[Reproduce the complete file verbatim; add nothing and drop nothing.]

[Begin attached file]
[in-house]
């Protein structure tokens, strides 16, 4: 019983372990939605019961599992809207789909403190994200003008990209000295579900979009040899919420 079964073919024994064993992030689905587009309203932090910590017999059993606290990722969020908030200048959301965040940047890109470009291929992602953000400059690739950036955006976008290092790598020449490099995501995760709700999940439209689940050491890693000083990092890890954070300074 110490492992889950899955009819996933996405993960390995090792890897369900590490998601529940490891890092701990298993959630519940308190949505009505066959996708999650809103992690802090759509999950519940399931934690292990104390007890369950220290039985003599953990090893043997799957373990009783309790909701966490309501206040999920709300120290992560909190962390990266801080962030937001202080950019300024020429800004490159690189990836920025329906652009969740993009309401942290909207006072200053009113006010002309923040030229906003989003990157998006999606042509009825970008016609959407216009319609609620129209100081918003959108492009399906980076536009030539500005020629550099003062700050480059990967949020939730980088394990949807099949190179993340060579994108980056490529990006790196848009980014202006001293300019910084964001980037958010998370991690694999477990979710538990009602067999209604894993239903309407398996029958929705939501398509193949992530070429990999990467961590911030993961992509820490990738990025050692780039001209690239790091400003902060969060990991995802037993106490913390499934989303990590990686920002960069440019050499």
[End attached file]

[in-house]
């Protein structure tokens, strides 16, 4: 019983372990939605019961599992809207789909403190994200003008990209000295579900979009040899919420 079964073919024994064993992030689905587009309203932090910590017999059993606290990722969020908030200048959301965040940047890109470009291929992602953000400059690739950036955006976008290092790598020449490099995501995760709700999940439209689940050491890693000083990092890890954070300074 110490492992889950899955009819996933996405993960390995090792890897369900590490998601529940490891890092701990298993959630519940308190949505009505066959996708999650809103992690802090759509999950519940399931934690292990104390007890369950220290039985003599953990090893043997799957373990009783309790909701966490309501206040999920709300120290992560909190962390990266801080962030937001202080950019300024020429800004490159690189990836920025329906652009969740993009309401942290909207006072200053009113006010002309923040030229906003989003990157998006999606042509009825970008016609959407216009319609609620129209100081918003959108492009399906980076536009030539500005020629550099003062700050480059990967949020939730980088394990949807099949190179993340060579994108980056490529990006790196848009980014202006001293300019910084964001980037958010998370991690694999477990979710538990009602067999209604894993239903309407398996029958929705939501398509193949992530070429990999990467961590911030993961992509820490990738990025050692780039001209690239790091400003902060969060990991995802037993106490913390499934989303990590990686920002960069440019050499």